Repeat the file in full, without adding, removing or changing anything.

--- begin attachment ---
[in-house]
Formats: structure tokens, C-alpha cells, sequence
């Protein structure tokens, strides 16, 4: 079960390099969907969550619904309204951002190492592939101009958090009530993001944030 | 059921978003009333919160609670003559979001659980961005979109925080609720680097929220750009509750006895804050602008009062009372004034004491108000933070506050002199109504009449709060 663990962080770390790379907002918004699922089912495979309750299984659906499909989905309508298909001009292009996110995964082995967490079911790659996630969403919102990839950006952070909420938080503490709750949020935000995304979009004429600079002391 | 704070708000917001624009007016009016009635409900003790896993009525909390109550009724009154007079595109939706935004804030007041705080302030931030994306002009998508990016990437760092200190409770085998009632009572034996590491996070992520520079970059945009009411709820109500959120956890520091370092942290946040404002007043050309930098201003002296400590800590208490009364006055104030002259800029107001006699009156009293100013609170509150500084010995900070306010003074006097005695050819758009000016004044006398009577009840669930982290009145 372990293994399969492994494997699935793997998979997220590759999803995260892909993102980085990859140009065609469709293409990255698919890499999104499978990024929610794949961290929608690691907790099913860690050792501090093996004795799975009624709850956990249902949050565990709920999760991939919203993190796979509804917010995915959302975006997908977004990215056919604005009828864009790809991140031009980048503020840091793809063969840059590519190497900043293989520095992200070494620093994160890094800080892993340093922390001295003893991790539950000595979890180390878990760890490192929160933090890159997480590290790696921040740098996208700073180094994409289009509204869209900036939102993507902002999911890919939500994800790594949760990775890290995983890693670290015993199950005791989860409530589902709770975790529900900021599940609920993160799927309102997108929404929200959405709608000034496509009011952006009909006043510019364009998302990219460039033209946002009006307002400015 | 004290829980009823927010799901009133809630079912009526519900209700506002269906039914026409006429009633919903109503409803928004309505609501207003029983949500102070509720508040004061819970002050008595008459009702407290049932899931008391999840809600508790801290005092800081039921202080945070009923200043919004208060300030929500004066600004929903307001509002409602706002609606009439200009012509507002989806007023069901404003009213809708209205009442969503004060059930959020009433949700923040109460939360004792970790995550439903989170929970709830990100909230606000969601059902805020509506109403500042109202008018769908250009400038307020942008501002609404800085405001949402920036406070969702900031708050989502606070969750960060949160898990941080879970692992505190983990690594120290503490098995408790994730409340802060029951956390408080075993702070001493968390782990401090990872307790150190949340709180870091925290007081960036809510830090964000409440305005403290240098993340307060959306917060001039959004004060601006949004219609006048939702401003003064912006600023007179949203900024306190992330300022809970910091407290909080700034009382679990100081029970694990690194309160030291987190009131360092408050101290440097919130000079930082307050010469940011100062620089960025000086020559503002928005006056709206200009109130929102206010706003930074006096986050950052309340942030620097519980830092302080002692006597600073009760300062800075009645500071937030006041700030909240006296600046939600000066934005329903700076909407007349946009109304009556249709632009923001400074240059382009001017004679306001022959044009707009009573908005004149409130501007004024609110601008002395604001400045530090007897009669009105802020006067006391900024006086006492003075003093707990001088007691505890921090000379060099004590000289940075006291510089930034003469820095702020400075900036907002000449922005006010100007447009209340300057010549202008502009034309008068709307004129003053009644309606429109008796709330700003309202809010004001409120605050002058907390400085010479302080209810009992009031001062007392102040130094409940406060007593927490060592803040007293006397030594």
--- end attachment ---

[in-house]
Formats: structure tokens, C-alpha cells, sequence
């Protein structure tokens, strides 16, 4: 079960390099969907969550619904309204951002190492592939101009958090009530993001944030 | 059921978003009333919160609670003559979001659980961005979109925080609720680097929220750009509750006895804050602008009062009372004034004491108000933070506050002199109504009449709060 663990962080770390790379907002918004699922089912495979309750299984659906499909989905309508298909001009292009996110995964082995967490079911790659996630969403919102990839950006952070909420938080503490709750949020935000995304979009004429600079002391 | 704070708000917001624009007016009016009635409900003790896993009525909390109550009724009154007079595109939706935004804030007041705080302030931030994306002009998508990016990437760092200190409770085998009632009572034996590491996070992520520079970059945009009411709820109500959120956890520091370092942290946040404002007043050309930098201003002296400590800590208490009364006055104030002259800029107001006699009156009293100013609170509150500084010995900070306010003074006097005695050819758009000016004044006398009577009840669930982290009145 372990293994399969492994494997699935793997998979997220590759999803995260892909993102980085990859140009065609469709293409990255698919890499999104499978990024929610794949961290929608690691907790099913860690050792501090093996004795799975009624709850956990249902949050565990709920999760991939919203993190796979509804917010995915959302975006997908977004990215056919604005009828864009790809991140031009980048503020840091793809063969840059590519190497900043293989520095992200070494620093994160890094800080892993340093922390001295003893991790539950000595979890180390878990760890490192929160933090890159997480590290790696921040740098996208700073180094994409289009509204869209900036939102993507902002999911890919939500994800790594949760990775890290995983890693670290015993199950005791989860409530589902709770975790529900900021599940609920993160799927309102997108929404929200959405709608000034496509009011952006009909006043510019364009998302990219460039033209946002009006307002400015 | 004290829980009823927010799901009133809630079912009526519900209700506002269906039914026409006429009633919903109503409803928004309505609501207003029983949500102070509720508040004061819970002050008595008459009702407290049932899931008391999840809600508790801290005092800081039921202080945070009923200043919004208060300030929500004066600004929903307001509002409602706002609606009439200009012509507002989806007023069901404003009213809708209205009442969503004060059930959020009433949700923040109460939360004792970790995550439903989170929970709830990100909230606000969601059902805020509506109403500042109202008018769908250009400038307020942008501002609404800085405001949402920036406070969702900031708050989502606070969750960060949160898990941080879970692992505190983990690594120290503490098995408790994730409340802060029951956390408080075993702070001493968390782990401090990872307790150190949340709180870091925290007081960036809510830090964000409440305005403290240098993340307060959306917060001039959004004060601006949004219609006048939702401003003064912006600023007179949203900024306190992330300022809970910091407290909080700034009382679990100081029970694990690194309160030291987190009131360092408050101290440097919130000079930082307050010469940011100062620089960025000086020559503002928005006056709206200009109130929102206010706003930074006096986050950052309340942030620097519980830092302080002692006597600073009760300062800075009645500071937030006041700030909240006296600046939600000066934005329903700076909407007349946009109304009556249709632009923001400074240059382009001017004679306001022959044009707009009573908005004149409130501007004024609110601008002395604001400045530090007897009669009105802020006067006391900024006086006492003075003093707990001088007691505890921090000379060099004590000289940075006291510089930034003469820095702020400075900036907002000449922005006010100007447009209340300057010549202008502009034309008068709307004129003053009644309606429109008796709330700003309202809010004001409120605050002058907390400085010479302080209810009992009031001062007392102040130094409940406060007593927490060592803040007293006397030594």